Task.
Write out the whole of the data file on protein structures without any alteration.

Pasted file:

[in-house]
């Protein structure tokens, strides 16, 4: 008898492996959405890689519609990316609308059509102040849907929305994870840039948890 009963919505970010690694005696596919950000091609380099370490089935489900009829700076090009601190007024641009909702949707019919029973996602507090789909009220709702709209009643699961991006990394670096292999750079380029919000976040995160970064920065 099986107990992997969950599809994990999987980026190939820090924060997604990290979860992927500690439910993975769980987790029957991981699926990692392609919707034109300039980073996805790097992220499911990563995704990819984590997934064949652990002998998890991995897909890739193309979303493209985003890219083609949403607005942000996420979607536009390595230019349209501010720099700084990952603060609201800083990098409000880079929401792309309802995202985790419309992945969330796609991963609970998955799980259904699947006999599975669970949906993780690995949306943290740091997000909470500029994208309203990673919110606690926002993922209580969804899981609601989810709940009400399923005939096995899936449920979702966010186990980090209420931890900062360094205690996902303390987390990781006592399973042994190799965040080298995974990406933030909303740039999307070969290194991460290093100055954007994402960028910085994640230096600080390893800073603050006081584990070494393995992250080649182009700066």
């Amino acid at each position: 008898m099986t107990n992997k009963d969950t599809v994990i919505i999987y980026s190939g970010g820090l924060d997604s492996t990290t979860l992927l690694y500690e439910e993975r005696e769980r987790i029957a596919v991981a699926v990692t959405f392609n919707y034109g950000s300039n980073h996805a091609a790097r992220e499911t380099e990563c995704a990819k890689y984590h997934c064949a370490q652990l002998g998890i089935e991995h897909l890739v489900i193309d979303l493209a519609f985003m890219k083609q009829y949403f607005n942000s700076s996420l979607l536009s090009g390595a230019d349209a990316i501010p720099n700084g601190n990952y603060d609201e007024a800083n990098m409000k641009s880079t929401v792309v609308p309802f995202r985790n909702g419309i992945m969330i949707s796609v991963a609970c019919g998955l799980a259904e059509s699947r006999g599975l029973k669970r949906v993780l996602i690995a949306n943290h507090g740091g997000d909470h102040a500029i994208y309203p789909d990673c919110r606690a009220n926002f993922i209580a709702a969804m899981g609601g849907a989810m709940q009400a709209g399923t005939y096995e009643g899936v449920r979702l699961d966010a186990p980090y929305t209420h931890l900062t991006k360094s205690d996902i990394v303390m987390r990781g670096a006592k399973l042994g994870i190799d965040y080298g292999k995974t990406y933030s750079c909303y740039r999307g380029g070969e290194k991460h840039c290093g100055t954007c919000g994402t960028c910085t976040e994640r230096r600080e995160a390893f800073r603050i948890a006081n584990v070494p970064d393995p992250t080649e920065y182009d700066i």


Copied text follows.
[in-house]
């Protein structure tokens, strides 16, 4: 008898492996959405890689519609990316609308059509102040849907929305994870840039948890 009963919505970010690694005696596919950000091609380099370490089935489900009829700076090009601190007024641009909702949707019919029973996602507090789909009220709702709209009643699961991006990394670096292999750079380029919000976040995160970064920065 099986107990992997969950599809994990999987980026190939820090924060997604990290979860992927500690439910993975769980987790029957991981699926990692392609919707034109300039980073996805790097992220499911990563995704990819984590997934064949652990002998998890991995897909890739193309979303493209985003890219083609949403607005942000996420979607536009390595230019349209501010720099700084990952603060609201800083990098409000880079929401792309309802995202985790419309992945969330796609991963609970998955799980259904699947006999599975669970949906993780690995949306943290740091997000909470500029994208309203990673919110606690926002993922209580969804899981609601989810709940009400399923005939096995899936449920979702966010186990980090209420931890900062360094205690996902303390987390990781006592399973042994190799965040080298995974990406933030909303740039999307070969290194991460290093100055954007994402960028910085994640230096600080390893800073603050006081584990070494393995992250080649182009700066």
């Amino acid at each position: 008898m099986t107990n992997k009963d969950t599809v994990i919505i999987y980026s190939g970010g820090l924060d997604s492996t990290t979860l992927l690694y500690e439910e993975r005696e769980r987790i029957a596919v991981a699926v990692t959405f392609n919707y034109g950000s300039n980073h996805a091609a790097r992220e499911t380099e990563c995704a990819k890689y984590h997934c064949a370490q652990l002998g998890i089935e991995h897909l890739v489900i193309d979303l493209a519609f985003m890219k083609q009829y949403f607005n942000s700076s996420l979607l536009s090009g390595a230019d349209a990316i501010p720099n700084g601190n990952y603060d609201e007024a800083n990098m409000k641009s880079t929401v792309v609308p309802f995202r985790n909702g419309i992945m969330i949707s796609v991963a609970c019919g998955l799980a259904e059509s699947r006999g599975l029973k669970r949906v993780l996602i690995a949306n943290h507090g740091g997000d909470h102040a500029i994208y309203p789909d990673c919110r606690a009220n926002f993922i209580a709702a969804m899981g609601g849907a989810m709940q009400a709209g399923t005939y096995e009643g899936v449920r979702l699961d966010a186990p980090y929305t209420h931890l900062t991006k360094s205690d996902i990394v303390m987390r990781g670096a006592k399973l042994g994870i190799d965040y080298g292999k995974t990406y933030s750079c909303y740039r999307g380029g070969e290194k991460h840039c290093g100055t954007c919000g994402t960028c910085t976040e994640r230096r600080e995160a390893f800073r603050i948890a006081n584990v070494p970064d393995p992250t080649e920065y182009d700066i």